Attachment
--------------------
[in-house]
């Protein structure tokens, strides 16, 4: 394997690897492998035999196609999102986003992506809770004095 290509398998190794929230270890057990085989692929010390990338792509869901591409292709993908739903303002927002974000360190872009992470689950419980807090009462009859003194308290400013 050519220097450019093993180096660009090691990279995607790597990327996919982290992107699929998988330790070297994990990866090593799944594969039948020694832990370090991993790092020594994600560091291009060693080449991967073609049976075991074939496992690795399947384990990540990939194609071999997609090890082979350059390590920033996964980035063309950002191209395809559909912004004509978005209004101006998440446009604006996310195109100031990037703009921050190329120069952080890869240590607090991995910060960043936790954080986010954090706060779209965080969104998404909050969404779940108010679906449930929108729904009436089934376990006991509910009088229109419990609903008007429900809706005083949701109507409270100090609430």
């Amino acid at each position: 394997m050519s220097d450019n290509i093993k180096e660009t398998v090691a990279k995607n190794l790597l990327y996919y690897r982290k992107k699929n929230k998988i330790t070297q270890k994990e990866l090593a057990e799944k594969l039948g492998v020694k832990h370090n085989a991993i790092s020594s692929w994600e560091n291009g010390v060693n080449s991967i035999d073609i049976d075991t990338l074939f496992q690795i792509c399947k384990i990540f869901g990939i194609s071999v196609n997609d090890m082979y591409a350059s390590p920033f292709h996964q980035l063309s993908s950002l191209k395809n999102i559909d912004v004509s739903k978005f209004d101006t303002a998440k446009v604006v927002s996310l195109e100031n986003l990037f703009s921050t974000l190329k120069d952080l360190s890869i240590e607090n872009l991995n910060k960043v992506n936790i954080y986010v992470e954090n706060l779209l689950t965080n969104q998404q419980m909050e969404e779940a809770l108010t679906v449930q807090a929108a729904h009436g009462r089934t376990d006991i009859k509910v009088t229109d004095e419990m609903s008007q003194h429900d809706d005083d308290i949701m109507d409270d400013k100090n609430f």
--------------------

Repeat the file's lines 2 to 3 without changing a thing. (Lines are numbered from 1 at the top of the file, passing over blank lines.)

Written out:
């Protein structure tokens, strides 16, 4: 394997690897492998035999196609999102986003992506809770004095 290509398998190794929230270890057990085989692929010390990338792509869901591409292709993908739903303002927002974000360190872009992470689950419980807090009462009859003194308290400013 050519220097450019093993180096660009090691990279995607790597990327996919982290992107699929998988330790070297994990990866090593799944594969039948020694832990370090991993790092020594994600560091291009060693080449991967073609049976075991074939496992690795399947384990990540990939194609071999997609090890082979350059390590920033996964980035063309950002191209395809559909912004004509978005209004101006998440446009604006996310195109100031990037703009921050190329120069952080890869240590607090991995910060960043936790954080986010954090706060779209965080969104998404909050969404779940108010679906449930929108729904009436089934376990006991509910009088229109419990609903008007429900809706005083949701109507409270100090609430």
């Amino acid at each position: 394997m050519s220097d450019n290509i093993k180096e660009t398998v090691a990279k995607n190794l790597l990327y996919y690897r982290k992107k699929n929230k998988i330790t070297q270890k994990e990866l090593a057990e799944k594969l039948g492998v020694k832990h370090n085989a991993i790092s020594s692929w994600e560091n291009g010390v060693n080449s991967i035999d073609i049976d075991t990338l074939f496992q690795i792509c399947k384990i990540f869901g990939i194609s071999v196609n997609d090890m082979y591409a350059s390590p920033f292709h996964q980035l063309s993908s950002l191209k395809n999102i559909d912004v004509s739903k978005f209004d101006t303002a998440k446009v604006v927002s996310l195109e100031n986003l990037f703009s921050t974000l190329k120069d952080l360190s890869i240590e607090n872009l991995n910060k960043v992506n936790i954080y986010v992470e954090n706060l779209l689950t965080n969104q998404q419980m909050e969404e779940a809770l108010t679906v449930q807090a929108a729904h009436g009462r089934t376990d006991i009859k509910v009088t229109d004095e419990m609903s008007q003194h429900d809706d005083d308290i949701m109507d409270d400013k100090n609430f």